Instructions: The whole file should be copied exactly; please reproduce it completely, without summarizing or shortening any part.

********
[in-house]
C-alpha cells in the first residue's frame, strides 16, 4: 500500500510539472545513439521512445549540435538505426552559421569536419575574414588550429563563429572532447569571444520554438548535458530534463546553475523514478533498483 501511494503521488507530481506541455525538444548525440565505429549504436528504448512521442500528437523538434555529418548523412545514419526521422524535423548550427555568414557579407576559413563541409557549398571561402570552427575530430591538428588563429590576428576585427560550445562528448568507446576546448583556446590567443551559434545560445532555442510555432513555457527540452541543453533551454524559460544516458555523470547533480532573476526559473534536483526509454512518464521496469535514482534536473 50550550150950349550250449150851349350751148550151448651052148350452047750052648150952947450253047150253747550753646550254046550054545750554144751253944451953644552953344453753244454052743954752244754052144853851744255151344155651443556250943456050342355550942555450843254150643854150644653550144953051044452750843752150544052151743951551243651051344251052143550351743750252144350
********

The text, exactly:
[in-house]
C-alpha cells in the first residue's frame, strides 16, 4: 500500500510539472545513439521512445549540435538505426552559421569536419575574414588550429563563429572532447569571444520554438548535458530534463546553475523514478533498483 501511494503521488507530481506541455525538444548525440565505429549504436528504448512521442500528437523538434555529418548523412545514419526521422524535423548550427555568414557579407576559413563541409557549398571561402570552427575530430591538428588563429590576428576585427560550445562528448568507446576546448583556446590567443551559434545560445532555442510555432513555457527540452541543453533551454524559460544516458555523470547533480532573476526559473534536483526509454512518464521496469535514482534536473 50550550150950349550250449150851349350751148550151448651052148350452047750052648150952947450253047150253747550753646550254046550054545750554144751253944451953644552953344453753244454052743954752244754052144853851744255151344155651443556250943456050342355550942555450843254150643854150644653550144953051044452750843752150544052151743951551243651051344251052143550351743750252144350